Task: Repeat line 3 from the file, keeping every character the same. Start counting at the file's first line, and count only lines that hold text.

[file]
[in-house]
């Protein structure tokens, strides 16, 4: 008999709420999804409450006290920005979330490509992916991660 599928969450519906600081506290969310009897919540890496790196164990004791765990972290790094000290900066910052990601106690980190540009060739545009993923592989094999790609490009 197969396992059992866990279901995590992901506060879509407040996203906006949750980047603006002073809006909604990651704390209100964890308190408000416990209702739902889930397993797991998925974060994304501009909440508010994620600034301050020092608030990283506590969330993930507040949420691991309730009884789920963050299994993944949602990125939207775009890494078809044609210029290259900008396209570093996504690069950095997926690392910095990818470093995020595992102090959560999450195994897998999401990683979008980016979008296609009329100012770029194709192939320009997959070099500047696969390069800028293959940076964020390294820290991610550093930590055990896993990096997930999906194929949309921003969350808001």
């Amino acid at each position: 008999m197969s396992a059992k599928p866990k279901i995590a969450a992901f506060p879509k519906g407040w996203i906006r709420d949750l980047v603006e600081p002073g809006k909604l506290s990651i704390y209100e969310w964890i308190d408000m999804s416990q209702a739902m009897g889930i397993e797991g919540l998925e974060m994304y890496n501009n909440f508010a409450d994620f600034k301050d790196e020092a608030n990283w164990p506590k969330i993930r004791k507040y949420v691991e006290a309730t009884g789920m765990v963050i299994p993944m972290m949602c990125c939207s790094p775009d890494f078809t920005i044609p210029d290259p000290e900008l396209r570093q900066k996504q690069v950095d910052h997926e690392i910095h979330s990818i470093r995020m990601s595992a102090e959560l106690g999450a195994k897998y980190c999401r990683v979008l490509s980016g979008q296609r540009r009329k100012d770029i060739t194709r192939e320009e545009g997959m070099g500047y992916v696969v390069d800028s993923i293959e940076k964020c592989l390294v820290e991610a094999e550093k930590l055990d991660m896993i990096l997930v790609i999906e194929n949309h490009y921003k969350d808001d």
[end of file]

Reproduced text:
């Amino acid at each position: 008999m197969s396992a059992k599928p866990k279901i995590a969450a992901f506060p879509k519906g407040w996203i906006r709420d949750l980047v603006e600081p002073g809006k909604l506290s990651i704390y209100e969310w964890i308190d408000m999804s416990q209702a739902m009897g889930i397993e797991g919540l998925e974060m994304y890496n501009n909440f508010a409450d994620f600034k301050d790196e020092a608030n990283w164990p506590k969330i993930r004791k507040y949420v691991e006290a309730t009884g789920m765990v963050i299994p993944m972290m949602c990125c939207s790094p775009d890494f078809t920005i044609p210029d290259p000290e900008l396209r570093q900066k996504q690069v950095d910052h997926e690392i910095h979330s990818i470093r995020m990601s595992a102090e959560l106690g999450a195994k897998y980190c999401r990683v979008l490509s980016g979008q296609r540009r009329k100012d770029i060739t194709r192939e320009e545009g997959m070099g500047y992916v696969v390069d800028s993923i293959e940076k964020c592989l390294v820290e991610a094999e550093k930590l055990d991660m896993i990096l997930v790609i999906e194929n949309h490009y921003k969350d808001d």